SAFETY NOTICE! As the handbrake will need to be in the off/released position to adjust it, you should take precautions to make sure the vehicle and work environment is safe.
- Use a chock on the wheels to prevent the car from rolling forward or backward while the handbrake is off
- Engage first gear and release the clutch pedal with the engine off
- Never work on the vehicle while on a hill or slope
The tools used are:
- 3/8 Ratchet with extension bar and long reach 10mm socket.
- A 1/4 drive equivalent will also do.
- A small flat head screw driver might be needed to assist with removing some of the trim, but I didn't need to here.
The car in this tutorial is the Toyota Auris 1.3 litre Petrol 2014 (picture A).
- Clear away any items you may have stored in the cup holders next to the handbrake.
- The trim around the gear lever can be removed by gently gripping the rear of it and pulling upwards away from the lever, separating from the leather boot around the lever (Image 2 and 3)
- The console around the handbrake, which includes the cup holders, can be removed also by gently gripping and pulling upwards. The console is held in place by 5 pressure clips, 3 at the front and 2 at the rear. It can be lifted, turned and moved without removing it altogether from the handbrake leather boot so that you'll have enough space to work on the handbrake adjustment. (Image 4 and 5)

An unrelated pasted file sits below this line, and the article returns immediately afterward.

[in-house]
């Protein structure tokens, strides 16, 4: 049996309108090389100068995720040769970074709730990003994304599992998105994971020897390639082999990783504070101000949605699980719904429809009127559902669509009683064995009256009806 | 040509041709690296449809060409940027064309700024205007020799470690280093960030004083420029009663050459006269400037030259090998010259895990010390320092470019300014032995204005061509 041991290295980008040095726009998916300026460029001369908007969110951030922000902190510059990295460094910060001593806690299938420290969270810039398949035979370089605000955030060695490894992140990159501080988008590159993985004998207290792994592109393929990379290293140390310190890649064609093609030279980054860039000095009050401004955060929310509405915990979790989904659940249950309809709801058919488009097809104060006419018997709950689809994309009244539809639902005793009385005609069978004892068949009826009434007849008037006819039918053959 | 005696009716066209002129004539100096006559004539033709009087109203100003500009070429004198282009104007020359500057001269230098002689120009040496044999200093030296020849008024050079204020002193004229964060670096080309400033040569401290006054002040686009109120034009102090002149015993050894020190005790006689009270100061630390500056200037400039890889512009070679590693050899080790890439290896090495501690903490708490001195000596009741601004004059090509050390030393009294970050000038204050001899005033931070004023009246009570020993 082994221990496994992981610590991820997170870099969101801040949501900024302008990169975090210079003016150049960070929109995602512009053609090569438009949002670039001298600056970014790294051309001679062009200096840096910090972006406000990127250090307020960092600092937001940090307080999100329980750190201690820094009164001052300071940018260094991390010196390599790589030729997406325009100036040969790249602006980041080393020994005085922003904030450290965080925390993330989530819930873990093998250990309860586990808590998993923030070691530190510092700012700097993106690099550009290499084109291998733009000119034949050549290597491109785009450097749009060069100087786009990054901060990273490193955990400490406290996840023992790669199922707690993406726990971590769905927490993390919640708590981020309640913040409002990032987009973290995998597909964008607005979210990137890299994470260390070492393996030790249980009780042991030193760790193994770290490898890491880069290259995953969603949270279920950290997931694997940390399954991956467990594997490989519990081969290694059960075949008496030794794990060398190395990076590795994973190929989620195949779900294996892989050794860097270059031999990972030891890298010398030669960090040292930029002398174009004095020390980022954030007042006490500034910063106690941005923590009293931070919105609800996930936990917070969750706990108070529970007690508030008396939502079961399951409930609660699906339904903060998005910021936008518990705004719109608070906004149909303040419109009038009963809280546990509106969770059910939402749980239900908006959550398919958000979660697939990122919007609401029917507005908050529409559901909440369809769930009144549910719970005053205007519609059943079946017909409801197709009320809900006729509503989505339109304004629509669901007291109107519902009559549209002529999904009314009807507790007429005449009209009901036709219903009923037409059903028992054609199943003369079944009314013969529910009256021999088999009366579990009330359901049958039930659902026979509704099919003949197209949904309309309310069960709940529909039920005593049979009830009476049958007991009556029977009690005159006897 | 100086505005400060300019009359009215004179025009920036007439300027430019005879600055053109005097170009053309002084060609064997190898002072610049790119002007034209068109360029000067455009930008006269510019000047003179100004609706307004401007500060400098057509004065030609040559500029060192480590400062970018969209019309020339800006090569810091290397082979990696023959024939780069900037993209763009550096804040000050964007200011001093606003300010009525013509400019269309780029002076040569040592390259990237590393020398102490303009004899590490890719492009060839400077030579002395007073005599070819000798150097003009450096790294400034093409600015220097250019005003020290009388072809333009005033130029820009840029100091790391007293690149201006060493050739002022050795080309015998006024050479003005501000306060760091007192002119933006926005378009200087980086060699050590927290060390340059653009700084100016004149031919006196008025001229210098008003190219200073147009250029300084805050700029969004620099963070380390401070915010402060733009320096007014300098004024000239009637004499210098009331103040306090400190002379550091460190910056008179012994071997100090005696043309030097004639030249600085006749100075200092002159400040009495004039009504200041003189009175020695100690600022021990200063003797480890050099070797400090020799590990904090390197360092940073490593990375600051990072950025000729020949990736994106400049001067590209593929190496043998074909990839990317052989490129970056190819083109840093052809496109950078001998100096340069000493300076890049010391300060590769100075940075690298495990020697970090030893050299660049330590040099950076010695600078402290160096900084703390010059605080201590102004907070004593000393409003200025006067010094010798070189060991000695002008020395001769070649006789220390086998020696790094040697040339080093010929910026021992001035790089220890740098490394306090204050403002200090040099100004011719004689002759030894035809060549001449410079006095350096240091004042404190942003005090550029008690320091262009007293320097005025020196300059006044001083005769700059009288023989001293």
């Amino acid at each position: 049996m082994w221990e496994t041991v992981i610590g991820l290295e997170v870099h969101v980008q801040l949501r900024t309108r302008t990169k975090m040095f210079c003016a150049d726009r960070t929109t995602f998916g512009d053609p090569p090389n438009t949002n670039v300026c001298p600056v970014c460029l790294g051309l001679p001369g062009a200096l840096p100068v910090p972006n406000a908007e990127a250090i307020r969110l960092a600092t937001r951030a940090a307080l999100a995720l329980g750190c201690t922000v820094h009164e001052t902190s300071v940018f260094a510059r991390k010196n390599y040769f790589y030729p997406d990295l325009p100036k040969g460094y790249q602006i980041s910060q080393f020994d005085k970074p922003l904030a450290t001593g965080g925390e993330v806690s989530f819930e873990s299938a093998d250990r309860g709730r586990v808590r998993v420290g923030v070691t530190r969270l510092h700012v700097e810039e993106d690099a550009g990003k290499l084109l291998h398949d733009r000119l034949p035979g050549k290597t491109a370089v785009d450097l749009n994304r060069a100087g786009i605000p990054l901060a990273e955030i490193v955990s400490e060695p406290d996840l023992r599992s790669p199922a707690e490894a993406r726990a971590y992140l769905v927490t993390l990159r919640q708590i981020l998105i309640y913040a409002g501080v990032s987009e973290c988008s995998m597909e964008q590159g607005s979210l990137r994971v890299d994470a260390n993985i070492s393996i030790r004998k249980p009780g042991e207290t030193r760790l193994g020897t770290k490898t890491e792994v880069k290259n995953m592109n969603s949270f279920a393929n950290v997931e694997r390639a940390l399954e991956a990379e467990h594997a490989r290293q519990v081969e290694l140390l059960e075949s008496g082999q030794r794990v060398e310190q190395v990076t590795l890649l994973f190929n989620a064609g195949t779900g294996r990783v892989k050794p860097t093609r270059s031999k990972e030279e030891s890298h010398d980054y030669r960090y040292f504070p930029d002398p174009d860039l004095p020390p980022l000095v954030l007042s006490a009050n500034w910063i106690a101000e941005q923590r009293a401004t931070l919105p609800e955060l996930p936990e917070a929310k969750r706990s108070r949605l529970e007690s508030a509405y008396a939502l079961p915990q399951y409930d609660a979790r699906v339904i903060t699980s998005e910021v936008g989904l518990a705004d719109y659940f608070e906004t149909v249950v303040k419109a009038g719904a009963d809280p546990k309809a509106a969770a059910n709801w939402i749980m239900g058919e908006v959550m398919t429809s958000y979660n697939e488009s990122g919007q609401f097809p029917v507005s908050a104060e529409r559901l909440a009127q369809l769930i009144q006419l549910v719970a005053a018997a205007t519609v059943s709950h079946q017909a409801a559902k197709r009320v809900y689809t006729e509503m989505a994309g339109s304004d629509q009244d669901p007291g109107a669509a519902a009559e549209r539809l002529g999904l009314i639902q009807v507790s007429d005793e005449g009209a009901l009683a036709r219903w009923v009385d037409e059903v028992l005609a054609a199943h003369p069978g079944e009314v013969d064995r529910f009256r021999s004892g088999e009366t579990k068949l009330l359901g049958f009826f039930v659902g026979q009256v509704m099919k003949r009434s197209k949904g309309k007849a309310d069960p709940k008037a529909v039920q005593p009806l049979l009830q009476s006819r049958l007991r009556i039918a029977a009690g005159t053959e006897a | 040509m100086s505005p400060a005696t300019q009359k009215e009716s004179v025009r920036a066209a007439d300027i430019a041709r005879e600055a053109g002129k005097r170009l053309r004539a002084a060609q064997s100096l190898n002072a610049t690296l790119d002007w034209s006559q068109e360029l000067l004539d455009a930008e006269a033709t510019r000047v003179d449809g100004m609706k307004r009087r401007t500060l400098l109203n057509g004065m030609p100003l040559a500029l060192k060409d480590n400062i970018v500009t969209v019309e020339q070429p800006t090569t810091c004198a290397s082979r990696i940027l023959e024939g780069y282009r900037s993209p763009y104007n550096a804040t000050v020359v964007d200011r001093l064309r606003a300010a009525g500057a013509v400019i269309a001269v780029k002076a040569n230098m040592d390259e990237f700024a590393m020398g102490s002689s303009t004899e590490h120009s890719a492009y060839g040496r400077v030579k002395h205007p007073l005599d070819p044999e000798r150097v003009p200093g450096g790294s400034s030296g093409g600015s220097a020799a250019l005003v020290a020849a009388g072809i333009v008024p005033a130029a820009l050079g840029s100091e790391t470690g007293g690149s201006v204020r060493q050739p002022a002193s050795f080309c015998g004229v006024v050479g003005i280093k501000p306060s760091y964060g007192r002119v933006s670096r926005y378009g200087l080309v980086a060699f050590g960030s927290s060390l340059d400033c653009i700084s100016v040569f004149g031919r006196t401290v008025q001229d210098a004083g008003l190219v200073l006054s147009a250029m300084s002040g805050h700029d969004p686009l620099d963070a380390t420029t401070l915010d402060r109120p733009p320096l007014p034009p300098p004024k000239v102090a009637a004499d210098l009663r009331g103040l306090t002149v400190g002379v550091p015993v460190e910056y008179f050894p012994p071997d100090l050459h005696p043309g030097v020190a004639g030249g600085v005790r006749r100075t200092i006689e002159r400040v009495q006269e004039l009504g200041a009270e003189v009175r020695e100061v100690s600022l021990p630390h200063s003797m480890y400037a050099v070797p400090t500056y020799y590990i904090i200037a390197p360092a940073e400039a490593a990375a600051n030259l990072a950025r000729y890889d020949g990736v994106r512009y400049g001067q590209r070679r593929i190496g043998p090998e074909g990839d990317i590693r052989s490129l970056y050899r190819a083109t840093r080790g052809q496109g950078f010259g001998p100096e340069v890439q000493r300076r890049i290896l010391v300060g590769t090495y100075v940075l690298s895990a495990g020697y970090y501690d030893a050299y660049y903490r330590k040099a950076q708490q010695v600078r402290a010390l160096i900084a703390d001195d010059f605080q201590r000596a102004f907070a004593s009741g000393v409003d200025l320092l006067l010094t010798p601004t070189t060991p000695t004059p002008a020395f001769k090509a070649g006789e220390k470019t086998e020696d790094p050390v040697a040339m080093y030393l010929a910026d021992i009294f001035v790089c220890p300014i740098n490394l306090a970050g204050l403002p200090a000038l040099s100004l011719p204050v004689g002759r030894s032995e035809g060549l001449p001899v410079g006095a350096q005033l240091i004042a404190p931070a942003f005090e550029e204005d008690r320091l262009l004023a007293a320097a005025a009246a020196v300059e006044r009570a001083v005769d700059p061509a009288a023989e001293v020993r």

- With these items now moved or removed you should see where the handbrake cable is attached to the lever (Image 6).
- To make an adjustment there are 2 10mm nuts, the top one in silver colour is the retaining nut, the lower one in black colour is the adjusting nut (Image 7).
- Loosen the top retaining nut with the 10mm socket. This will allow the adjusting nut to move freely.
- Tighten the adjusting nut with a 10mm spanner. When adjusting this nut, do so in stages. After 5 or maybe 6 tightening turns of the spanner, tighten the retaining nut again just finger tight and pull the handbrake on slowly to check the adjustment. You should aim to be comfortable in pulling on the handbrake by about 3 or 4 clicks, any more than this may cause the handbrake cable to become stretched and stressed, and this will also cause the brakes at the rear to rub slightly. Beware! Excessive tightness in the adjustment may cause brake component failure!
- Once you are happy with your adjustment make sure to tighten the retaining nut with the socket or spanner again.
- Rebuild/replace the removed trim again (See images 8, 9, 10, 11, 12 and 13 for details)
- Test drive the vehicle, making sure that the brakes are not rubbing when the handbrake is off, or that the car is not being slowed by premature braking / dragging of the rear brakes. If so you will need to return to the adjustment of the handbrake.